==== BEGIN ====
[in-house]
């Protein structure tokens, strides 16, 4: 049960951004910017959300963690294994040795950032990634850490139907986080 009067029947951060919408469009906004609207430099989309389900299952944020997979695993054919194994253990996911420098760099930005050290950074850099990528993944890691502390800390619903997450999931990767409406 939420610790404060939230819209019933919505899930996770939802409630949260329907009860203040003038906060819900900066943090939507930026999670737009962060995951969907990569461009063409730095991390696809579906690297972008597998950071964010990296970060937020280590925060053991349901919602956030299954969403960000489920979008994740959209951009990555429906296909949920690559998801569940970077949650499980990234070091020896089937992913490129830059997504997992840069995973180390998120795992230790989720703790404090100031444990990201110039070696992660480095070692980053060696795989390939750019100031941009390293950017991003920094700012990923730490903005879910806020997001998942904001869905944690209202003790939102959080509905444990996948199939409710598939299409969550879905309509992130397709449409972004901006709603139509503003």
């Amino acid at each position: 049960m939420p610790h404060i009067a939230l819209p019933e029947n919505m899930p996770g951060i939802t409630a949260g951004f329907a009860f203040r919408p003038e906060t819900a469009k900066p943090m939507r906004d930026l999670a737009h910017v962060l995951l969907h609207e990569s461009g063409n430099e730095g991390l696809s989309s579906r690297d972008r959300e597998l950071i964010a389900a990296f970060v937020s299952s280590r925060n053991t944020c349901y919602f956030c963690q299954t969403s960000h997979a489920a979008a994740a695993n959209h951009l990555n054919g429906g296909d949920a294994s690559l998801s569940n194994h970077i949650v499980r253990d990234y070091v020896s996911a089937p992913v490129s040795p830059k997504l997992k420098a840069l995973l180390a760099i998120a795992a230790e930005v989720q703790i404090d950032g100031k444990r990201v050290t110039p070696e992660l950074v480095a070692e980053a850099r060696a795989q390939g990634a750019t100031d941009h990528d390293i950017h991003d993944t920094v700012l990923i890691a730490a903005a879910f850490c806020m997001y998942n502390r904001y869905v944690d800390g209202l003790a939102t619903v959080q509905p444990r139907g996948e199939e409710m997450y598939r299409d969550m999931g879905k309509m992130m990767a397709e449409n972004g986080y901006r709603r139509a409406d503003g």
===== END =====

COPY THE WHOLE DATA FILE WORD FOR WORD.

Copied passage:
[in-house]
């Protein structure tokens, strides 16, 4: 049960951004910017959300963690294994040795950032990634850490139907986080 009067029947951060919408469009906004609207430099989309389900299952944020997979695993054919194994253990996911420098760099930005050290950074850099990528993944890691502390800390619903997450999931990767409406 939420610790404060939230819209019933919505899930996770939802409630949260329907009860203040003038906060819900900066943090939507930026999670737009962060995951969907990569461009063409730095991390696809579906690297972008597998950071964010990296970060937020280590925060053991349901919602956030299954969403960000489920979008994740959209951009990555429906296909949920690559998801569940970077949650499980990234070091020896089937992913490129830059997504997992840069995973180390998120795992230790989720703790404090100031444990990201110039070696992660480095070692980053060696795989390939750019100031941009390293950017991003920094700012990923730490903005879910806020997001998942904001869905944690209202003790939102959080509905444990996948199939409710598939299409969550879905309509992130397709449409972004901006709603139509503003």
């Amino acid at each position: 049960m939420p610790h404060i009067a939230l819209p019933e029947n919505m899930p996770g951060i939802t409630a949260g951004f329907a009860f203040r919408p003038e906060t819900a469009k900066p943090m939507r906004d930026l999670a737009h910017v962060l995951l969907h609207e990569s461009g063409n430099e730095g991390l696809s989309s579906r690297d972008r959300e597998l950071i964010a389900a990296f970060v937020s299952s280590r925060n053991t944020c349901y919602f956030c963690q299954t969403s960000h997979a489920a979008a994740a695993n959209h951009l990555n054919g429906g296909d949920a294994s690559l998801s569940n194994h970077i949650v499980r253990d990234y070091v020896s996911a089937p992913v490129s040795p830059k997504l997992k420098a840069l995973l180390a760099i998120a795992a230790e930005v989720q703790i404090d950032g100031k444990r990201v050290t110039p070696e992660l950074v480095a070692e980053a850099r060696a795989q390939g990634a750019t100031d941009h990528d390293i950017h991003d993944t920094v700012l990923i890691a730490a903005a879910f850490c806020m997001y998942n502390r904001y869905v944690d800390g209202l003790a939102t619903v959080q509905p444990r139907g996948e199939e409710m997450y598939r299409d969550m999931g879905k309509m992130m990767a397709e449409n972004g986080y901006r709603r139509a409406d503003g």